Thanks to a stem cells transplant, a patient can have new stem cells, getting healthy blood cells as a consequence.
Types of stem cell transplants
The most relevant types of stem cell transplants are the following:
It is also known as autotransplant or high-dose chemotherapy with autologous stem cell rescue. In this procedure, patients receive their own stem cells after our doctors treat cancer.
First, we extract the stem cells from the blood and freeze them. Read about stem cells storage here. Subsequently, doctors administer powerful chemotherapy, and rarely, radiotherapy. We then thaw the frozen stem cells and replace them in the blood through a tube that is inserted into a vein (intravenously [IV]).
It takes about 24 hours for the stem cells to reach the bone marrow. Afterwards, they start to grow, multiply and help the marrow to give rise healthy blood cells again.
It is also known as allotransplant. In this type of procedure, the patient gets the stem cells from another person. It is vital to find someone who has a bone marrow compatible with the patient’s.
The main reason is that there are some proteins in white blood cells that are called human leukocyte antigens (HLA). The best donor has HLA proteins as similar as possible to the patient’s.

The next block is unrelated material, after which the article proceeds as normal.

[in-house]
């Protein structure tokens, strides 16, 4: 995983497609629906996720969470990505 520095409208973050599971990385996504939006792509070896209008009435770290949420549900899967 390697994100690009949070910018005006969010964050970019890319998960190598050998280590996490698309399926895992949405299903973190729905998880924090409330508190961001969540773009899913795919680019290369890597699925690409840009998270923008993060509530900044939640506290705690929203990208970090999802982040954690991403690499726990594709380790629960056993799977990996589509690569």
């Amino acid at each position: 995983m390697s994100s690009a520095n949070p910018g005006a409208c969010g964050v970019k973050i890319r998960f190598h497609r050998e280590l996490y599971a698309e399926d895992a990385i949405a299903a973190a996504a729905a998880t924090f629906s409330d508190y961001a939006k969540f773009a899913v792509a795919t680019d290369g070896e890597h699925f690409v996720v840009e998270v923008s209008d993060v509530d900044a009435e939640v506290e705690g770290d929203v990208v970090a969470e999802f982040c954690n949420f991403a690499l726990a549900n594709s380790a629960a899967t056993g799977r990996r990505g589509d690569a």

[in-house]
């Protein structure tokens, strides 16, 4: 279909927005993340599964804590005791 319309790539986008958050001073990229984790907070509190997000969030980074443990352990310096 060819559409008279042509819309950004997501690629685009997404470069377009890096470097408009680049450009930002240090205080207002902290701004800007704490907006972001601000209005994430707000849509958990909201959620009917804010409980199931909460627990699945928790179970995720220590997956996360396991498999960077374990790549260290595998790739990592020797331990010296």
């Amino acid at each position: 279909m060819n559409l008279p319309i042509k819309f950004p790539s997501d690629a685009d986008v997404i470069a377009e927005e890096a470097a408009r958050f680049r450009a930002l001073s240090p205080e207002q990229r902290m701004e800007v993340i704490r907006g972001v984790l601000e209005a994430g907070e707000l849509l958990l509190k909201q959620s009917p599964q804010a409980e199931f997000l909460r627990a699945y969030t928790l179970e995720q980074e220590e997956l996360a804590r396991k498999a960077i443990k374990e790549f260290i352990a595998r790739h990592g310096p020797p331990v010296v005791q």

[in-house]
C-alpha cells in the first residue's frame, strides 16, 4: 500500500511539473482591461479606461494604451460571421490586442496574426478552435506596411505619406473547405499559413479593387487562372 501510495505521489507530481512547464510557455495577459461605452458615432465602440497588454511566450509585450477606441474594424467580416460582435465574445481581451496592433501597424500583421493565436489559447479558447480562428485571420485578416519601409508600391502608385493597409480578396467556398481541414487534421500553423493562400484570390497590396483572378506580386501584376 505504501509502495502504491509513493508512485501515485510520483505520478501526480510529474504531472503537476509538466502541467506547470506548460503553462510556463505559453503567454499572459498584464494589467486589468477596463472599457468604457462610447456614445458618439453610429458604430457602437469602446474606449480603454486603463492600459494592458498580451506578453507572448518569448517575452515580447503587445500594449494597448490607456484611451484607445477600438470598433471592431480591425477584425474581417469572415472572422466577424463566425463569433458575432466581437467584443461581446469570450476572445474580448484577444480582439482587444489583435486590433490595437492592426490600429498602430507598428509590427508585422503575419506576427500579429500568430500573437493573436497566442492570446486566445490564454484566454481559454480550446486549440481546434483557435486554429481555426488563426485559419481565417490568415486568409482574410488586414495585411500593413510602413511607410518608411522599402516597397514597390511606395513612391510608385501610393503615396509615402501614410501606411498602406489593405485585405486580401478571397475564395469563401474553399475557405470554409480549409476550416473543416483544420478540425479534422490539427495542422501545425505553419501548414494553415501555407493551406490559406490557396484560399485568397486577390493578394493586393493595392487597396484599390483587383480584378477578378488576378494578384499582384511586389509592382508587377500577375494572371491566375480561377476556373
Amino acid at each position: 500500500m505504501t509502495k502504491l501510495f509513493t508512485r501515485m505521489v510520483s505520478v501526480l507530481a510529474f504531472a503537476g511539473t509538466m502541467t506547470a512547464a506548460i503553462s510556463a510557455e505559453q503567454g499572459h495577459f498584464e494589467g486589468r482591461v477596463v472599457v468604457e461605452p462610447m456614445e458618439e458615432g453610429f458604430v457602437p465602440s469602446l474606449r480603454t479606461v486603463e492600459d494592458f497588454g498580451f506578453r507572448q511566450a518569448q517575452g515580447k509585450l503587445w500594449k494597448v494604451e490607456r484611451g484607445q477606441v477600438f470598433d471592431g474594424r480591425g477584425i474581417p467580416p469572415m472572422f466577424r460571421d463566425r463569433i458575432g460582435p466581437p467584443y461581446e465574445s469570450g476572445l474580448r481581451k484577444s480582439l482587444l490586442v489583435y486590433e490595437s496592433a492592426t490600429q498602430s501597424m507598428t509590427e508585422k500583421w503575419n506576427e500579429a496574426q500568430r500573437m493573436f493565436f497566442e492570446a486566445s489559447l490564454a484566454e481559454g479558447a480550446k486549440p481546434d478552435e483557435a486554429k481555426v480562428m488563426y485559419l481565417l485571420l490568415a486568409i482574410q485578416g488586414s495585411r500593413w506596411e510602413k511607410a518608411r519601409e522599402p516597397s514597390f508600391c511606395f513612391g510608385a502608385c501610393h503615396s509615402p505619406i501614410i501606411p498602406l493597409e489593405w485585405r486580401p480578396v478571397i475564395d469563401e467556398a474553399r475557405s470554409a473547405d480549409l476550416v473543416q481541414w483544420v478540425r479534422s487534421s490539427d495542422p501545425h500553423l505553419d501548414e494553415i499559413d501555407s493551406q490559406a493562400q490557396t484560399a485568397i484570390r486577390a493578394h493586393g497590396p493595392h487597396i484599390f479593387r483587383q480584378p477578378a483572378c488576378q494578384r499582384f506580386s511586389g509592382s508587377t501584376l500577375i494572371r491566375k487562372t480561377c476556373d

Compatible proteins make a serious disease called graft-versus-host-disease (GVHD) less probable. GVHD is a condition in which healthy cells of the transplant attack the patient´s cells. The most compatible donor can be a close relative (brother or a sister). Nevertheless, another relative or volunteer might also be compatible.
When we find a perfect donor, the patient receives chemotherapy with or without radiotherapy. Afterwards, the patient gets the other person’s stem cells through a tube that is inserted into a vein (IV). The cells of an ALO transplant usually do not freeze. Therefore, doctors can supply the patient with the cells as soon as possible after chemotherapy or radiation therapy.
Types of allotransplants
Nowadays, there are 2 types of ALLO transplants. The best type of transplant for each patient depends on age, health and the type of disease.
-Ablative, (which applies high-dose chemotherapy).
-Reduced-intensity, in which we apply milder doses of chemotherapy.
If a compatible adult donor is difficult to find, there are other available options. There is ongoing research to assess the type of transplant that works best for different patients.
Umbilical cord blood transplant: It is available in various health centres, such as the Harley Street Hospital if you cannot find a compatible donor.
Parent-child and haplotype mismatched transplant: These types of transplants are usually more used. The compatibility is 50%, instead of almost 100%. The donor can be a parent.
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